As mentioned previously, having a central hole in the flywheel causes its maximum hoop stress to be more than double that of a solid disk with the same outer diameter and rotational speed. The radial and hoop direction stresses for an inductor alternator flywheel in accordance with the invention are shown in FIGS. 6A and 6B. The stresses are for a steel flywheel with 25 inch outer diameter, 10.8 inch inner diameter and rotating at 7000 rpm. The radial stress at the inner and outer diameters is zero and very low throughout. The hoop stress becomes highest at the inner diameter but is still acceptably low for structural steels at around 50 ksi. The hoop stress is not limiting the operating speed and hence the operating speed can be increased. For the highest speed rotation, the flywheel is preferably constructed from ally steel such as 4340 that has deep hardenability and good toughness. The flywheel is preferably quenched and tempered to achieve a high strength. The flywheel can be operated at the highest speeds by employing fracture mechanics analysis along with nondestructive evaluation of the flywheel. The flywheel is inspected to insure the maximum flaw size in the rotor is below a certain value, such as ⅛ inch. The strength of the steel and its plane strain fracture toughness resulting from the heat treatment process are then used in conjunction with the maximum flaw size to determine the maximum safe operating speed for the flywheel. The NASGROW equation for fracture mechanics can be applied for this solution and the number of expected cycles as well as the depth of the cycles also needs to be input. The steel inductor alternator flywheel rim preferably has a tensile yield strength above 100 ksi with a simultaneous planes strain fracture toughness greater than 70 ksi(in){circumflex over ( )}. The rim can be fabricated by machining out the center, casting or other methods. However, the preferred method for manufacture is by forging, which promotes a solid structure and more preferably by rolled ring forging to align the grains of the steel in the hoop direction.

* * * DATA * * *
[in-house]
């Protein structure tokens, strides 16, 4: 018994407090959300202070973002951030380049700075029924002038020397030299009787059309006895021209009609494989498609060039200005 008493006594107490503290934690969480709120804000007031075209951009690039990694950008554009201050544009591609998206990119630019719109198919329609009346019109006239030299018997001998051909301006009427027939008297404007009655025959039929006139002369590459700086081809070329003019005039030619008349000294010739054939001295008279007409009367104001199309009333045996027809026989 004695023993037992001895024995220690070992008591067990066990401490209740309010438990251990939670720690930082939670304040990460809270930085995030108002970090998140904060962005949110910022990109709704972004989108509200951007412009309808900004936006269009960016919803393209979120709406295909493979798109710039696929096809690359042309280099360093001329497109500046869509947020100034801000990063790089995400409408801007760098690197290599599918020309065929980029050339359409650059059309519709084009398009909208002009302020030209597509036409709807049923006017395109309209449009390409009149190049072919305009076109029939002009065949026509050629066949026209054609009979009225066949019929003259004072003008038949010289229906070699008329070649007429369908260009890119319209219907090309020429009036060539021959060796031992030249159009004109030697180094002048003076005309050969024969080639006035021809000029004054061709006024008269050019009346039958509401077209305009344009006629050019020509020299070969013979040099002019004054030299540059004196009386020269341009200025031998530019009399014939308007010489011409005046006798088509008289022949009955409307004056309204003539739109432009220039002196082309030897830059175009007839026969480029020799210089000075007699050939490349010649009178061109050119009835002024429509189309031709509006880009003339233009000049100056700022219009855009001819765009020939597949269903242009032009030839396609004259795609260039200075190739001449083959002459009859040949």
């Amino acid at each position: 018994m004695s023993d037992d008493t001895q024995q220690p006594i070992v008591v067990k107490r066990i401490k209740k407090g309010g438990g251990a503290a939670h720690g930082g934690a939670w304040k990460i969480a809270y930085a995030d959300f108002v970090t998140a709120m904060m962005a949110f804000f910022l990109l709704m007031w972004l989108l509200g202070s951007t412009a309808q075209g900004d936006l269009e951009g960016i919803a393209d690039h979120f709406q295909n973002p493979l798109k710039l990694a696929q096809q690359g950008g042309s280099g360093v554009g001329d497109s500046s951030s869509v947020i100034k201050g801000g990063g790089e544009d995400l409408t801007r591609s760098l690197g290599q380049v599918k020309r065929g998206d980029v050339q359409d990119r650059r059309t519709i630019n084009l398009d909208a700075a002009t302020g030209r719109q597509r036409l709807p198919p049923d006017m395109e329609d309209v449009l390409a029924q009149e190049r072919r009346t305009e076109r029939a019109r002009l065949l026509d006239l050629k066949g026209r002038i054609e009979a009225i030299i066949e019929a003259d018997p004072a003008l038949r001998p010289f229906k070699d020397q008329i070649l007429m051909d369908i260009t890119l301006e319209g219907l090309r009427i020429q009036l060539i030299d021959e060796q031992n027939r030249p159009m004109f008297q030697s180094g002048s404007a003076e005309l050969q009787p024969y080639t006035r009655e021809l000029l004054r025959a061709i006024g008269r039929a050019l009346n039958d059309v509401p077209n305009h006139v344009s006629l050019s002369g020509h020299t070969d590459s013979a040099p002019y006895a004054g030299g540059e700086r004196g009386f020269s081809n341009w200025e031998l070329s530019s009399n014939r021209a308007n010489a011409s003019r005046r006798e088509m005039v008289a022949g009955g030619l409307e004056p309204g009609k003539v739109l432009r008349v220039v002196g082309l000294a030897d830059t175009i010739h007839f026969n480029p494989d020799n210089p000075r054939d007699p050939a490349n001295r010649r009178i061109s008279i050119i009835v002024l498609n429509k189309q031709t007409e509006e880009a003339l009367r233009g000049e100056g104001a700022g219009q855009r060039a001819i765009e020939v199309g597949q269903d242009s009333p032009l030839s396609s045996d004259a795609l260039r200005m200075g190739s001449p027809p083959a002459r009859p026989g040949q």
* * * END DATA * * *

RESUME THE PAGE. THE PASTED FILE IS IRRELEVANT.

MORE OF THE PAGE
The invention allows for a more compact inductor alternator flywheel system with better energy storage per weight. Despite having higher stresses in the flywheel than previous designs, the flywheel rim is physically capable to rotate to even higher speeds. To proficiently operate at higher speeds, a second embodiment of the invention allows for greatly increasing the efficiency as will be shown. Because the inductor alternator is located at the center of the flywheel, the inductor alternator and flywheel rim can be separately optimized. The poles of the inductor alternator rotor can be formed in a liner and this liner can be attached to the inner diameter of the flywheel rim. This allows for the liner to be made from a low loss material and construction. The rim, which surrounds the liner and reinforces it, can thus be simultaneously made from a high strength steel and heat treated for maximum energy storage. The low magnetic loss liner complements the higher speed capability of the rim by having lower losses that allow for higher speed rotation. More importantly than increasing the operating speed, the lower losses from the inductor alternator allows the system to be acceptably operated with a fully energized field coil in normal operation. The field coil power is kept on such that when primary power fails, the inductor alternator instantly and automatically supplies fill power to the load. No time delay occurs from having to ramp up power to the field coils. Although systems of prior art could physically be run with full field coil power or alternatively using permanent magnets for a continuous field, the losses would be very high. The disclosed preferred method for operation of those systems is to keep the field coil power at a reduced value until the primary power fails and is detected. Obviously, this method of operation could also be used with the invention but it would have the drawback of having an interruption of power, which is sought to be eliminated. As the flywheel slows from energy being removed, the power to the field coil is further increased to maintain a substantially constant output voltage. If a constant output voltage were not required, the field coil power could be left constant.